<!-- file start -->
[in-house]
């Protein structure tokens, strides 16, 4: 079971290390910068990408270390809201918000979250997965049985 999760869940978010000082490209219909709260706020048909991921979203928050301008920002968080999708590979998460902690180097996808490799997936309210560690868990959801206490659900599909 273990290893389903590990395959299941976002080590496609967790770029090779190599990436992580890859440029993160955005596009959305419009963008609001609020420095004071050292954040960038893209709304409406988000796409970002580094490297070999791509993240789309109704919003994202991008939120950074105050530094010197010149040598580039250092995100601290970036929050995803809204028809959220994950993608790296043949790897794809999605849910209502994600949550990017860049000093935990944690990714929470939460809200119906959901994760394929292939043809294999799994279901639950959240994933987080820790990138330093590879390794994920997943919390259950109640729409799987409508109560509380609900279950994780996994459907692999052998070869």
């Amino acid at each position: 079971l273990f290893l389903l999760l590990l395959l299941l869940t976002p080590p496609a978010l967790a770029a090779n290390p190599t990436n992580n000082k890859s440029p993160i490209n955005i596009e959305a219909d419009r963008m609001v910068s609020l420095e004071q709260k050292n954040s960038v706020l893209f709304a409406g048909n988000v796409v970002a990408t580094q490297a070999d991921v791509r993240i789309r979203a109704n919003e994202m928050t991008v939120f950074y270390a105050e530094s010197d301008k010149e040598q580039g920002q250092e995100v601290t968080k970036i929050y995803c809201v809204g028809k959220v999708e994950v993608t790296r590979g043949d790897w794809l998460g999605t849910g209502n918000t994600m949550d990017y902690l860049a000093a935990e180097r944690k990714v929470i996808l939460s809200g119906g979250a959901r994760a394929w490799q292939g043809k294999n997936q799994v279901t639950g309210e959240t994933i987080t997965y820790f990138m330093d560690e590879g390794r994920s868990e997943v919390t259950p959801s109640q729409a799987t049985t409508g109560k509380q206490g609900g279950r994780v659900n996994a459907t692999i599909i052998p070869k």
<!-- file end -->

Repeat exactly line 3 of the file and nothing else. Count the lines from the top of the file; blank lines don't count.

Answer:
């Amino acid at each position: 079971l273990f290893l389903l999760l590990l395959l299941l869940t976002p080590p496609a978010l967790a770029a090779n290390p190599t990436n992580n000082k890859s440029p993160i490209n955005i596009e959305a219909d419009r963008m609001v910068s609020l420095e004071q709260k050292n954040s960038v706020l893209f709304a409406g048909n988000v796409v970002a990408t580094q490297a070999d991921v791509r993240i789309r979203a109704n919003e994202m928050t991008v939120f950074y270390a105050e530094s010197d301008k010149e040598q580039g920002q250092e995100v601290t968080k970036i929050y995803c809201v809204g028809k959220v999708e994950v993608t790296r590979g043949d790897w794809l998460g999605t849910g209502n918000t994600m949550d990017y902690l860049a000093a935990e180097r944690k990714v929470i996808l939460s809200g119906g979250a959901r994760a394929w490799q292939g043809k294999n997936q799994v279901t639950g309210e959240t994933i987080t997965y820790f990138m330093d560690e590879g390794r994920s868990e997943v919390t259950p959801s109640q729409a799987t049985t409508g109560k509380q206490g609900g279950r994780v659900n996994a459907t692999i599909i052998p070869k």